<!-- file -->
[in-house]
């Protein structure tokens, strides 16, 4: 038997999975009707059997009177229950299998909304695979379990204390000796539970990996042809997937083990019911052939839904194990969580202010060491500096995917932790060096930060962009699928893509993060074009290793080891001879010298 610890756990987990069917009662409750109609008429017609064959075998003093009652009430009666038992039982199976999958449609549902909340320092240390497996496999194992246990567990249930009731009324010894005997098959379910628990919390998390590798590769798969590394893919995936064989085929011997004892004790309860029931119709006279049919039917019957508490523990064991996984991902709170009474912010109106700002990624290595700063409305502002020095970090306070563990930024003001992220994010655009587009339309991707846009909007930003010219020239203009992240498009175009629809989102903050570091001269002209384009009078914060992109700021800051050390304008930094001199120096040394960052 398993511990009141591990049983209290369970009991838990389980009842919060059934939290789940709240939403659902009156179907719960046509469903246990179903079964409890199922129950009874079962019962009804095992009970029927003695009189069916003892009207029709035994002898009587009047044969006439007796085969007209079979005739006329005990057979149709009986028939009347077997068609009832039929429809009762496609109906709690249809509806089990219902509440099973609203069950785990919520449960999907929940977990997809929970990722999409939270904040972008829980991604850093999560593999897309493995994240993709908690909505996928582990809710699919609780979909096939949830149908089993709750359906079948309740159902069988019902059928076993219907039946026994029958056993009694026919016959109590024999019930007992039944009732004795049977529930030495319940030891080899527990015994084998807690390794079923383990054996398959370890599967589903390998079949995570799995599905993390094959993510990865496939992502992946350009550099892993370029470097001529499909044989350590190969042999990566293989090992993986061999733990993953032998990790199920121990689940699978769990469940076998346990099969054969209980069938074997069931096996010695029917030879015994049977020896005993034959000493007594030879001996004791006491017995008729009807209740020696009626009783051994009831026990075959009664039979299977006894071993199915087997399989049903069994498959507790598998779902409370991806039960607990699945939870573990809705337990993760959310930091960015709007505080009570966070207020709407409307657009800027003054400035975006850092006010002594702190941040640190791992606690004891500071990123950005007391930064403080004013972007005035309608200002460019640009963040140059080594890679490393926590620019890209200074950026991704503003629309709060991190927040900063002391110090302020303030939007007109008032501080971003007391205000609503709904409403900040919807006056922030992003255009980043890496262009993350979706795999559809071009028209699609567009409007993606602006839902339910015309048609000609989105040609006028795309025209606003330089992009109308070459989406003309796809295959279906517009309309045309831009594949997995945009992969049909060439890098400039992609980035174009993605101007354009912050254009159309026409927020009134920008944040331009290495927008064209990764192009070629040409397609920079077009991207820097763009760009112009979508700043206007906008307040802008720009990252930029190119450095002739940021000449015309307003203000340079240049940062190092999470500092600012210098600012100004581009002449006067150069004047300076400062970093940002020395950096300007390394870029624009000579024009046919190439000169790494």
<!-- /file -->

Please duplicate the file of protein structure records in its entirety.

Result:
[in-house]
């Protein structure tokens, strides 16, 4: 038997999975009707059997009177229950299998909304695979379990204390000796539970990996042809997937083990019911052939839904194990969580202010060491500096995917932790060096930060962009699928893509993060074009290793080891001879010298 610890756990987990069917009662409750109609008429017609064959075998003093009652009430009666038992039982199976999958449609549902909340320092240390497996496999194992246990567990249930009731009324010894005997098959379910628990919390998390590798590769798969590394893919995936064989085929011997004892004790309860029931119709006279049919039917019957508490523990064991996984991902709170009474912010109106700002990624290595700063409305502002020095970090306070563990930024003001992220994010655009587009339309991707846009909007930003010219020239203009992240498009175009629809989102903050570091001269002209384009009078914060992109700021800051050390304008930094001199120096040394960052 398993511990009141591990049983209290369970009991838990389980009842919060059934939290789940709240939403659902009156179907719960046509469903246990179903079964409890199922129950009874079962019962009804095992009970029927003695009189069916003892009207029709035994002898009587009047044969006439007796085969007209079979005739006329005990057979149709009986028939009347077997068609009832039929429809009762496609109906709690249809509806089990219902509440099973609203069950785990919520449960999907929940977990997809929970990722999409939270904040972008829980991604850093999560593999897309493995994240993709908690909505996928582990809710699919609780979909096939949830149908089993709750359906079948309740159902069988019902059928076993219907039946026994029958056993009694026919016959109590024999019930007992039944009732004795049977529930030495319940030891080899527990015994084998807690390794079923383990054996398959370890599967589903390998079949995570799995599905993390094959993510990865496939992502992946350009550099892993370029470097001529499909044989350590190969042999990566293989090992993986061999733990993953032998990790199920121990689940699978769990469940076998346990099969054969209980069938074997069931096996010695029917030879015994049977020896005993034959000493007594030879001996004791006491017995008729009807209740020696009626009783051994009831026990075959009664039979299977006894071993199915087997399989049903069994498959507790598998779902409370991806039960607990699945939870573990809705337990993760959310930091960015709007505080009570966070207020709407409307657009800027003054400035975006850092006010002594702190941040640190791992606690004891500071990123950005007391930064403080004013972007005035309608200002460019640009963040140059080594890679490393926590620019890209200074950026991704503003629309709060991190927040900063002391110090302020303030939007007109008032501080971003007391205000609503709904409403900040919807006056922030992003255009980043890496262009993350979706795999559809071009028209699609567009409007993606602006839902339910015309048609000609989105040609006028795309025209606003330089992009109308070459989406003309796809295959279906517009309309045309831009594949997995945009992969049909060439890098400039992609980035174009993605101007354009912050254009159309026409927020009134920008944040331009290495927008064209990764192009070629040409397609920079077009991207820097763009760009112009979508700043206007906008307040802008720009990252930029190119450095002739940021000449015309307003203000340079240049940062190092999470500092600012210098600012100004581009002449006067150069004047300076400062970093940002020395950096300007390394870029624009000579024009046919190439000169790494």